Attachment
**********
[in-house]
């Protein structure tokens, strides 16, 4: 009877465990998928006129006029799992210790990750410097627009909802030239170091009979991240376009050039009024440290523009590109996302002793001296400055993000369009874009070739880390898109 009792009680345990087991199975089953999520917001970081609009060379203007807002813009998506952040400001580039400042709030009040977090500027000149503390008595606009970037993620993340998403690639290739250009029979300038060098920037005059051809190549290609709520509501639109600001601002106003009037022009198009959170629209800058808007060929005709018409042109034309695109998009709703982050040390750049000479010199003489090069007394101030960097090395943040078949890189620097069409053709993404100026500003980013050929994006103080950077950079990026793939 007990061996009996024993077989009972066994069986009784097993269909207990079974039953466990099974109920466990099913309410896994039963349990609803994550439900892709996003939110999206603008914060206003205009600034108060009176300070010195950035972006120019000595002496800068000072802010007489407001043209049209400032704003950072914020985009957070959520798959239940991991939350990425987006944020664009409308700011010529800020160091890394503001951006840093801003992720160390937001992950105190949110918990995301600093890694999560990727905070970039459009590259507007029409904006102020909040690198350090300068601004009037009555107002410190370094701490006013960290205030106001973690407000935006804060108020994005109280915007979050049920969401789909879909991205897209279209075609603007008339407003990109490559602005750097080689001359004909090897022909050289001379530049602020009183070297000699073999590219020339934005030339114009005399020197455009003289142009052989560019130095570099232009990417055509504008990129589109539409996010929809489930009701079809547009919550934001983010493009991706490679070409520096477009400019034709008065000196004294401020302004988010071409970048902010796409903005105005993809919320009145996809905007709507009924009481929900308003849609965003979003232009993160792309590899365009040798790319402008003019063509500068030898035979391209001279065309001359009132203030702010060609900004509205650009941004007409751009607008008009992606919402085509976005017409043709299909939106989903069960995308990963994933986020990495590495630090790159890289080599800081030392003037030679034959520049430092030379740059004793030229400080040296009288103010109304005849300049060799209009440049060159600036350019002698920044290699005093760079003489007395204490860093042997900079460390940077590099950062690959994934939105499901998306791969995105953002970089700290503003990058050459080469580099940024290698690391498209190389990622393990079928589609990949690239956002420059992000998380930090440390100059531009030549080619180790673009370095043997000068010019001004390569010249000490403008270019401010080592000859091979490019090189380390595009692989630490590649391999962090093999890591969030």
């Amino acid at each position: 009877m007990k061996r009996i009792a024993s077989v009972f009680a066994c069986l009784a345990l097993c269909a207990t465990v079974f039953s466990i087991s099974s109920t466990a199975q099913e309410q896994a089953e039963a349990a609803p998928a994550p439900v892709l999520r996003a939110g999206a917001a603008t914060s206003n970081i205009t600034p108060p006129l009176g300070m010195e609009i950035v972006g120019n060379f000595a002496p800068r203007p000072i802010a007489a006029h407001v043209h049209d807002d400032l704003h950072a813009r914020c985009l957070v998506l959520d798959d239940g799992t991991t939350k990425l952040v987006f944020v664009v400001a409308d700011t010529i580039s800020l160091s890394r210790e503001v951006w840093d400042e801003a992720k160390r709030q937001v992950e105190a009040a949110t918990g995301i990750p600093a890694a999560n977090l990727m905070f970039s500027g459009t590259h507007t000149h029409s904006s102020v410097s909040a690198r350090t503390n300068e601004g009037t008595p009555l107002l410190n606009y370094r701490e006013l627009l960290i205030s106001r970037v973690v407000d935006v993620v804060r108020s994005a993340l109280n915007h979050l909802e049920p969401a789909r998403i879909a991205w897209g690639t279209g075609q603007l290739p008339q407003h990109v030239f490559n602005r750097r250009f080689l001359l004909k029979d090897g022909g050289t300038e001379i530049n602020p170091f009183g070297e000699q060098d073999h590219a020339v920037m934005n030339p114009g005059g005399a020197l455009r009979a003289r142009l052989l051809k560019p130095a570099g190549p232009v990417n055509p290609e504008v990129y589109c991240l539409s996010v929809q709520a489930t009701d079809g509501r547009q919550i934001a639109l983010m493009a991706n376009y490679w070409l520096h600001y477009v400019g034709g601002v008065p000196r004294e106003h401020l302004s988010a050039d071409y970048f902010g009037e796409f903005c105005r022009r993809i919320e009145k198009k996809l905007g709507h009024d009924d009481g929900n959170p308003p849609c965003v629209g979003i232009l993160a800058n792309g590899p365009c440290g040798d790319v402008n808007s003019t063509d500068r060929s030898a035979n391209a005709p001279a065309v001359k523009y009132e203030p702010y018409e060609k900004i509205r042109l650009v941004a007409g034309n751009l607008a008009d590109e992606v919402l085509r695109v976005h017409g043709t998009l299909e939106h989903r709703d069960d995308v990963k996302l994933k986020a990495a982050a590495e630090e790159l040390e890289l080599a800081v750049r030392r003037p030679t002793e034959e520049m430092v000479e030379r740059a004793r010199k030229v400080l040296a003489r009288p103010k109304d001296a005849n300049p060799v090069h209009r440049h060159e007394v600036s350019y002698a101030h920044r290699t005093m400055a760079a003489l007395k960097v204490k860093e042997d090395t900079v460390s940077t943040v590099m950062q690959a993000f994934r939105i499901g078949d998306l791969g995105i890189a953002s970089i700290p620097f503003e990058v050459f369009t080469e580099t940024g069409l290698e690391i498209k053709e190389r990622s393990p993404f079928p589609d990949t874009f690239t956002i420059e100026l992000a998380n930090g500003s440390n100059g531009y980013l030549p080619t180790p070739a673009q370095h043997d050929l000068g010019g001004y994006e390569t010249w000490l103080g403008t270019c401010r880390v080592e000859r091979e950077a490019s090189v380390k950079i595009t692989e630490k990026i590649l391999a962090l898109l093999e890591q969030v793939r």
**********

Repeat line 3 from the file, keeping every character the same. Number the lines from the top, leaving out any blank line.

């Amino acid at each position: 009877m007990k061996r009996i009792a024993s077989v009972f009680a066994c069986l009784a345990l097993c269909a207990t465990v079974f039953s466990i087991s099974s109920t466990a199975q099913e309410q896994a089953e039963a349990a609803p998928a994550p439900v892709l999520r996003a939110g999206a917001a603008t914060s206003n970081i205009t600034p108060p006129l009176g300070m010195e609009i950035v972006g120019n060379f000595a002496p800068r203007p000072i802010a007489a006029h407001v043209h049209d807002d400032l704003h950072a813009r914020c985009l957070v998506l959520d798959d239940g799992t991991t939350k990425l952040v987006f944020v664009v400001a409308d700011t010529i580039s800020l160091s890394r210790e503001v951006w840093d400042e801003a992720k160390r709030q937001v992950e105190a009040a949110t918990g995301i990750p600093a890694a999560n977090l990727m905070f970039s500027g459009t590259h507007t000149h029409s904006s102020v410097s909040a690198r350090t503390n300068e601004g009037t008595p009555l107002l410190n606009y370094r701490e006013l627009l960290i205030s106001r970037v973690v407000d935006v993620v804060r108020s994005a993340l109280n915007h979050l909802e049920p969401a789909r998403i879909a991205w897209g690639t279209g075609q603007l290739p008339q407003h990109v030239f490559n602005r750097r250009f080689l001359l004909k029979d090897g022909g050289t300038e001379i530049n602020p170091f009183g070297e000699q060098d073999h590219a020339v920037m934005n030339p114009g005059g005399a020197l455009r009979a003289r142009l052989l051809k560019p130095a570099g190549p232009v990417n055509p290609e504008v990129y589109c991240l539409s996010v929809q709520a489930t009701d079809g509501r547009q919550i934001a639109l983010m493009a991706n376009y490679w070409l520096h600001y477009v400019g034709g601002v008065p000196r004294e106003h401020l302004s988010a050039d071409y970048f902010g009037e796409f903005c105005r022009r993809i919320e009145k198009k996809l905007g709507h009024d009924d009481g929900n959170p308003p849609c965003v629209g979003i232009l993160a800058n792309g590899p365009c440290g040798d790319v402008n808007s003019t063509d500068r060929s030898a035979n391209a005709p001279a065309v001359k523009y009132e203030p702010y018409e060609k900004i509205r042109l650009v941004a007409g034309n751009l607008a008009d590109e992606v919402l085509r695109v976005h017409g043709t998009l299909e939106h989903r709703d069960d995308v990963k996302l994933k986020a990495a982050a590495e630090e790159l040390e890289l080599a800081v750049r030392r003037p030679t002793e034959e520049m430092v000479e030379r740059a004793r010199k030229v400080l040296a003489r009288p103010k109304d001296a005849n300049p060799v090069h209009r440049h060159e007394v600036s350019y002698a101030h920044r290699t005093m400055a760079a003489l007395k960097v204490k860093e042997d090395t900079v460390s940077t943040v590099m950062q690959a993000f994934r939105i499901g078949d998306l791969g995105i890189a953002s970089i700290p620097f503003e990058v050459f369009t080469e580099t940024g069409l290698e690391i498209k053709e190389r990622s393990p993404f079928p589609d990949t874009f690239t956002i420059e100026l992000a998380n930090g500003s440390n100059g531009y980013l030549p080619t180790p070739a673009q370095h043997d050929l000068g010019g001004y994006e390569t010249w000490l103080g403008t270019c401010r880390v080592e000859r091979e950077a490019s090189v380390k950079i595009t692989e630490k990026i590649l391999a962090l898109l093999e890591q969030v793939r």